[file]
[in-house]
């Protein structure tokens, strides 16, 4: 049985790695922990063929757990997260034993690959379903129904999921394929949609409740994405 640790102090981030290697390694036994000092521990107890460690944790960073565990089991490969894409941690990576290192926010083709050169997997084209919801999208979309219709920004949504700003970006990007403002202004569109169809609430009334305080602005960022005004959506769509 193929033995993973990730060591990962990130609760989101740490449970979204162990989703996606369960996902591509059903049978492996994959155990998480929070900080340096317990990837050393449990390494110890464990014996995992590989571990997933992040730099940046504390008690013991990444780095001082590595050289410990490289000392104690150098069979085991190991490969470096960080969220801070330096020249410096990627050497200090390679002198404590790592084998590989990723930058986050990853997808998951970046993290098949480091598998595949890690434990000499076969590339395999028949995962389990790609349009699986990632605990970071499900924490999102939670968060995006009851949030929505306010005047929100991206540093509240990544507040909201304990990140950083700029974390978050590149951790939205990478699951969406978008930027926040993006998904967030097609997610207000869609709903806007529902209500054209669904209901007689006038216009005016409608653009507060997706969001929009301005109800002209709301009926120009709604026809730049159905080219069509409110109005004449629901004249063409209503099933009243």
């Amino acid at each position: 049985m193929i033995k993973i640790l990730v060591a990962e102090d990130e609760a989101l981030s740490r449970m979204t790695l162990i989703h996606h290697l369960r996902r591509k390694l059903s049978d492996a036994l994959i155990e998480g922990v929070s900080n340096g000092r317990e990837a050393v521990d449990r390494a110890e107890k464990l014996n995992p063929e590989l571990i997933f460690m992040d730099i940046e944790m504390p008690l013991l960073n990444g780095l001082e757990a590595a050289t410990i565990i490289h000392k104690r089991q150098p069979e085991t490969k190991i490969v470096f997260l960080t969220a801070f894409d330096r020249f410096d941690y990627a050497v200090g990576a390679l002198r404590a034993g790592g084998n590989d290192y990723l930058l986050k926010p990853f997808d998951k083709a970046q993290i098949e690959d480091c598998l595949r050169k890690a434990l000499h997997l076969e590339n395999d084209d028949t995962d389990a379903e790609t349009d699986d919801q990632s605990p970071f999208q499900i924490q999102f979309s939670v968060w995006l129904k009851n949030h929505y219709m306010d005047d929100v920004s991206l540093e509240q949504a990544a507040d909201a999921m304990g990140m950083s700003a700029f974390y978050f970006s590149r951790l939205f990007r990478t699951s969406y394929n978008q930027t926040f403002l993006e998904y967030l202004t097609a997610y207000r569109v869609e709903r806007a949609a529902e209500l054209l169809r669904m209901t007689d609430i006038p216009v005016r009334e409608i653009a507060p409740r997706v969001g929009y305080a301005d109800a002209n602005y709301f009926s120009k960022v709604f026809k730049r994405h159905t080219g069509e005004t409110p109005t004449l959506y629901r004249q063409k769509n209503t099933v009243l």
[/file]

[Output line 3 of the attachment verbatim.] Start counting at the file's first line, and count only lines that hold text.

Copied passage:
């Amino acid at each position: 049985m193929i033995k993973i640790l990730v060591a990962e102090d990130e609760a989101l981030s740490r449970m979204t790695l162990i989703h996606h290697l369960r996902r591509k390694l059903s049978d492996a036994l994959i155990e998480g922990v929070s900080n340096g000092r317990e990837a050393v521990d449990r390494a110890e107890k464990l014996n995992p063929e590989l571990i997933f460690m992040d730099i940046e944790m504390p008690l013991l960073n990444g780095l001082e757990a590595a050289t410990i565990i490289h000392k104690r089991q150098p069979e085991t490969k190991i490969v470096f997260l960080t969220a801070f894409d330096r020249f410096d941690y990627a050497v200090g990576a390679l002198r404590a034993g790592g084998n590989d290192y990723l930058l986050k926010p990853f997808d998951k083709a970046q993290i098949e690959d480091c598998l595949r050169k890690a434990l000499h997997l076969e590339n395999d084209d028949t995962d389990a379903e790609t349009d699986d919801q990632s605990p970071f999208q499900i924490q999102f979309s939670v968060w995006l129904k009851n949030h929505y219709m306010d005047d929100v920004s991206l540093e509240q949504a990544a507040d909201a999921m304990g990140m950083s700003a700029f974390y978050f970006s590149r951790l939205f990007r990478t699951s969406y394929n978008q930027t926040f403002l993006e998904y967030l202004t097609a997610y207000r569109v869609e709903r806007a949609a529902e209500l054209l169809r669904m209901t007689d609430i006038p216009v005016r009334e409608i653009a507060p409740r997706v969001g929009y305080a301005d109800a002209n602005y709301f009926s120009k960022v709604f026809k730049r994405h159905t080219g069509e005004t409110p109005t004449l959506y629901r004249q063409k769509n209503t099933v009243l």